Channer's photographic talents were noticed by Tom Blau, founder of Camera Press, who became something of a mentor. Channer's pictures of Nasser, Nehru, U Nu, U Thant, Diem, Buthelezi, Indira Gandhi, J.F. Kennedy and the young Saddam Hussein were published in newspapers worldwide.
In 1956 Channer married Kirstin Rasmussen. They spent much of their early married life in India, where Channer first tried his hand at documentary film, encouraged by Rajmohan Gandhi, a grandson of Mahatma Gandhi. Twenty-five years later, he profiled Rajmohan Gandhi himself in Encounters with Truth (1990), which was screened at international film festivals and broadcast across Asia.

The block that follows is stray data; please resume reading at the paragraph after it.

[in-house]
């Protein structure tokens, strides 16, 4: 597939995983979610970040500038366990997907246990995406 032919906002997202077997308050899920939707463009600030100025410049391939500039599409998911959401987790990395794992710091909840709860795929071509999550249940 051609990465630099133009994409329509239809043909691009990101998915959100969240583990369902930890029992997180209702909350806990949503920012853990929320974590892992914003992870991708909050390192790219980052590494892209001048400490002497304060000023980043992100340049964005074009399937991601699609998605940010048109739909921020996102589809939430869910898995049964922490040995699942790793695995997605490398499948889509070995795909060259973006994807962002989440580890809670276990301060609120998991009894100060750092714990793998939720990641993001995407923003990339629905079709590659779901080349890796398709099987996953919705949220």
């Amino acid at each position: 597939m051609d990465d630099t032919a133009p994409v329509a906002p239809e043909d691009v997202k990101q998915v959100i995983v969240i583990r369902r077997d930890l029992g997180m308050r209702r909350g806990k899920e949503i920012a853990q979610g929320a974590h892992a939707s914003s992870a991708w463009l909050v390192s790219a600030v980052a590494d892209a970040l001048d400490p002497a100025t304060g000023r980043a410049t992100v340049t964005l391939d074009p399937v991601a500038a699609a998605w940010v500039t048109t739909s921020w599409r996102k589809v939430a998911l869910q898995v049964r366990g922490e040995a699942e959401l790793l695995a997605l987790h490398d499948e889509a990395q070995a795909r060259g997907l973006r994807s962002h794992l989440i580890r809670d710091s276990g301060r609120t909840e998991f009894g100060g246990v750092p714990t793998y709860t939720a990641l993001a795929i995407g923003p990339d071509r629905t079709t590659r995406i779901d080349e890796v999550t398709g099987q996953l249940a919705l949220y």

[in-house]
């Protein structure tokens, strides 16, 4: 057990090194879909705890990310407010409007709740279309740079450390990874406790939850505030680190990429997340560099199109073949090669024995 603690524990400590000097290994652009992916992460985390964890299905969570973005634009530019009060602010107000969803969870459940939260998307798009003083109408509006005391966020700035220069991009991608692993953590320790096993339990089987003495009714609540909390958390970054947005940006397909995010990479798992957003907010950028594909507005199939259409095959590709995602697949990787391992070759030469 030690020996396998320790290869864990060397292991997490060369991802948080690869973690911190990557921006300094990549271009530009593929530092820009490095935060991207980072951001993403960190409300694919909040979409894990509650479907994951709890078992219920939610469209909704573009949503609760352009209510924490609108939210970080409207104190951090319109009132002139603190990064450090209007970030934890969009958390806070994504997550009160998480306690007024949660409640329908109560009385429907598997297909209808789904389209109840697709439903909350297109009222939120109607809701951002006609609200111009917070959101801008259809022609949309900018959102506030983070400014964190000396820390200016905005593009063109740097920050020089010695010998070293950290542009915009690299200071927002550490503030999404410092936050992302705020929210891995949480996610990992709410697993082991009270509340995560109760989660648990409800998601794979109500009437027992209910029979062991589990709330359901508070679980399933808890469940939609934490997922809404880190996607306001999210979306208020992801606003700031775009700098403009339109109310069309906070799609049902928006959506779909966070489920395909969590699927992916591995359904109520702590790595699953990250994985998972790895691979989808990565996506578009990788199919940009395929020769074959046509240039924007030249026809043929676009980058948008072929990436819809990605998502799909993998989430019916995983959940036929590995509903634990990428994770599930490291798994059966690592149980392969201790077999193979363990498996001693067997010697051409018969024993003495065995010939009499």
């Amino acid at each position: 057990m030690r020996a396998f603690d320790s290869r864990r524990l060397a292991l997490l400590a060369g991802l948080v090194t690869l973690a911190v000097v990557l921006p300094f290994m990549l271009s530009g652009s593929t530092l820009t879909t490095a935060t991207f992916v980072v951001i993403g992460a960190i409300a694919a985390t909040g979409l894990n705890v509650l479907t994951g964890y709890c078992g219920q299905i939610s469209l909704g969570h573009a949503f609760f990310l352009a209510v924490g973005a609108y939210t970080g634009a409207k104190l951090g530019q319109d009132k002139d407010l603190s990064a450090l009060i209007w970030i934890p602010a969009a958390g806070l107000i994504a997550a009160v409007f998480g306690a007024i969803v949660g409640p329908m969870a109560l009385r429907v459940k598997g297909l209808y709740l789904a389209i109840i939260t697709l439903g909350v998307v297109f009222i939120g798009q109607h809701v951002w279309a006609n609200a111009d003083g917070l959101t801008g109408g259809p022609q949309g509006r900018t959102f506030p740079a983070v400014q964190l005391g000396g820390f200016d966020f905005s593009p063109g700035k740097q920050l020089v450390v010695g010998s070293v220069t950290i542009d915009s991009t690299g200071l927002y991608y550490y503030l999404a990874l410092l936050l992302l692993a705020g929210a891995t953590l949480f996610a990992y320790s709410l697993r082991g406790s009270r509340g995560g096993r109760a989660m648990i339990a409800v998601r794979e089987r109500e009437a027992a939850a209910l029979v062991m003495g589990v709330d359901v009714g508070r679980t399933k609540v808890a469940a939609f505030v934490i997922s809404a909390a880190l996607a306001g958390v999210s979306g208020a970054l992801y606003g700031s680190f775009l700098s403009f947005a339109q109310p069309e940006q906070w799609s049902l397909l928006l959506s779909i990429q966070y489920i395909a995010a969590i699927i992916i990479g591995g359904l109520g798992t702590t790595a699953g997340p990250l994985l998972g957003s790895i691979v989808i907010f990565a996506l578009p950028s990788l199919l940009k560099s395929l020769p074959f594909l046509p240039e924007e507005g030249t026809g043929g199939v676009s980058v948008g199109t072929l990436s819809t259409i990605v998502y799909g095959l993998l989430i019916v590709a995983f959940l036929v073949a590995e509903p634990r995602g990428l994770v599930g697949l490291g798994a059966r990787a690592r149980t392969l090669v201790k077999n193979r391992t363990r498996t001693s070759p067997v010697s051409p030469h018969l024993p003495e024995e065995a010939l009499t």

During his years in India and South-East Asia, Channer became drawn to the philosophy and meditative practice of Buddhism. He returned an ancient Tibetan tanka, which had come into his possession through a family friend, to the Dalai Lama as a gesture of restitution for British misdemeanours in Tibet.
Channer's three films on Cambodia stemmed from his friendship with Renée Pan, the widow of Pan Sothi, Minister of Education in the Lon Nol Government, who disappeared in the Khmer Rouge killing fields. After seeing For the Love of Tomorrow in the US, she contacted Channer and urged him to make a Khmer version to help foster reconciliation in Cambodia at the time of the UN-sponsored elections in 1993.